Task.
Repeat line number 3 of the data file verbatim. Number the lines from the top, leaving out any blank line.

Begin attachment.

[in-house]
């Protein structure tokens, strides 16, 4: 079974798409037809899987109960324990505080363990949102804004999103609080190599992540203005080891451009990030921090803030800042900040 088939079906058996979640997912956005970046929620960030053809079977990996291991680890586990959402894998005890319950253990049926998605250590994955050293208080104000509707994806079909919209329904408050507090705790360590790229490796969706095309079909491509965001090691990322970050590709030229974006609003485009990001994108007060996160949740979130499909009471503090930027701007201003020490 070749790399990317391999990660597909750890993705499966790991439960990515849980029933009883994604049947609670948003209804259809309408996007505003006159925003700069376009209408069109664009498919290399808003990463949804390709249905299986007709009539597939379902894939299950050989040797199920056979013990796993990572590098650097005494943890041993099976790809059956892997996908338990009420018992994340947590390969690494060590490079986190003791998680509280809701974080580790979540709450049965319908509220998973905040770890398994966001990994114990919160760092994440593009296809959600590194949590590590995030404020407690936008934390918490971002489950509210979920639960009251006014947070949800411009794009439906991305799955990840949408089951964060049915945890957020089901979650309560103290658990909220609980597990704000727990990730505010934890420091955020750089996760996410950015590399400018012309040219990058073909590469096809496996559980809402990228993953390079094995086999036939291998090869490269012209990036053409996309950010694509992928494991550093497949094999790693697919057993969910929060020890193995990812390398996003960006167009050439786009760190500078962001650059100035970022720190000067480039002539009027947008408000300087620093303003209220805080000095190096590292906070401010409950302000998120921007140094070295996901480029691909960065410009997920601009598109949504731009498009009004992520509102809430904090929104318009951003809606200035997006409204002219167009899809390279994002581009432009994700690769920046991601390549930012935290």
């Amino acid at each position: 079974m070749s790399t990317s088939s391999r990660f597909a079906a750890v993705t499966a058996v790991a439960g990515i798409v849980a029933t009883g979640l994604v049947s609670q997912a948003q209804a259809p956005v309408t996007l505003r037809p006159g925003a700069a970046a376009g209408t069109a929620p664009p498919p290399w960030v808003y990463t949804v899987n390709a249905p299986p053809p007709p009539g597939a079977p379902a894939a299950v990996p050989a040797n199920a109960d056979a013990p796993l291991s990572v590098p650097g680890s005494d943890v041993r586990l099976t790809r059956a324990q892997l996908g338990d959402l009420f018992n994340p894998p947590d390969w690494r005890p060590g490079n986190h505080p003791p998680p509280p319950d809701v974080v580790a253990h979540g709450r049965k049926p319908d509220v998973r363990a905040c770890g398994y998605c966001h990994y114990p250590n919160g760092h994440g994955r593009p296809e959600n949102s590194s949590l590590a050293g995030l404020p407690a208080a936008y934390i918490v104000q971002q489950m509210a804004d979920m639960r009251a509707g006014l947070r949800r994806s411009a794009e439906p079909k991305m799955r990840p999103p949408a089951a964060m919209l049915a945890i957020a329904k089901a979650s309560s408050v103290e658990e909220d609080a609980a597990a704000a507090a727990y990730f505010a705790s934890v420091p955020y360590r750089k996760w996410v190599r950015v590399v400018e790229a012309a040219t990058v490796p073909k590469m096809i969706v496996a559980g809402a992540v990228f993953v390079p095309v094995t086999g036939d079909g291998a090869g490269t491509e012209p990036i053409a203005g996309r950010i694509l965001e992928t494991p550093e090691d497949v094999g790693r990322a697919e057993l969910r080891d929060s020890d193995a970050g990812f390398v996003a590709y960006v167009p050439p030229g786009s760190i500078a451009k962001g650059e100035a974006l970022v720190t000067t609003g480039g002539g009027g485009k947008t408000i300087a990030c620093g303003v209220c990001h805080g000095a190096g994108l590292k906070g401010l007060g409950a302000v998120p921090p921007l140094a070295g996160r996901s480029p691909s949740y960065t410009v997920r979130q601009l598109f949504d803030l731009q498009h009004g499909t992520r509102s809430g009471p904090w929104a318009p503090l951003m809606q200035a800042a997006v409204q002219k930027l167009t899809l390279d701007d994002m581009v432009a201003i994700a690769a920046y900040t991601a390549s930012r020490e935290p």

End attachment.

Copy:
């Amino acid at each position: 079974m070749s790399t990317s088939s391999r990660f597909a079906a750890v993705t499966a058996v790991a439960g990515i798409v849980a029933t009883g979640l994604v049947s609670q997912a948003q209804a259809p956005v309408t996007l505003r037809p006159g925003a700069a970046a376009g209408t069109a929620p664009p498919p290399w960030v808003y990463t949804v899987n390709a249905p299986p053809p007709p009539g597939a079977p379902a894939a299950v990996p050989a040797n199920a109960d056979a013990p796993l291991s990572v590098p650097g680890s005494d943890v041993r586990l099976t790809r059956a324990q892997l996908g338990d959402l009420f018992n994340p894998p947590d390969w690494r005890p060590g490079n986190h505080p003791p998680p509280p319950d809701v974080v580790a253990h979540g709450r049965k049926p319908d509220v998973r363990a905040c770890g398994y998605c966001h990994y114990p250590n919160g760092h994440g994955r593009p296809e959600n949102s590194s949590l590590a050293g995030l404020p407690a208080a936008y934390i918490v104000q971002q489950m509210a804004d979920m639960r009251a509707g006014l947070r949800r994806s411009a794009e439906p079909k991305m799955r990840p999103p949408a089951a964060m919209l049915a945890i957020a329904k089901a979650s309560s408050v103290e658990e909220d609080a609980a597990a704000a507090a727990y990730f505010a705790s934890v420091p955020y360590r750089k996760w996410v190599r950015v590399v400018e790229a012309a040219t990058v490796p073909k590469m096809i969706v496996a559980g809402a992540v990228f993953v390079p095309v094995t086999g036939d079909g291998a090869g490269t491509e012209p990036i053409a203005g996309r950010i694509l965001e992928t494991p550093e090691d497949v094999g790693r990322a697919e057993l969910r080891d929060s020890d193995a970050g990812f390398v996003a590709y960006v167009p050439p030229g786009s760190i500078a451009k962001g650059e100035a974006l970022v720190t000067t609003g480039g002539g009027g485009k947008t408000i300087a990030c620093g303003v209220c990001h805080g000095a190096g994108l590292k906070g401010l007060g409950a302000v998120p921090p921007l140094a070295g996160r996901s480029p691909s949740y960065t410009v997920r979130q601009l598109f949504d803030l731009q498009h009004g499909t992520r509102s809430g009471p904090w929104a318009p503090l951003m809606q200035a800042a997006v409204q002219k930027l167009t899809l390279d701007d994002m581009v432009a201003i994700a690769a920046y900040t991601a390549s930012r020490e935290p």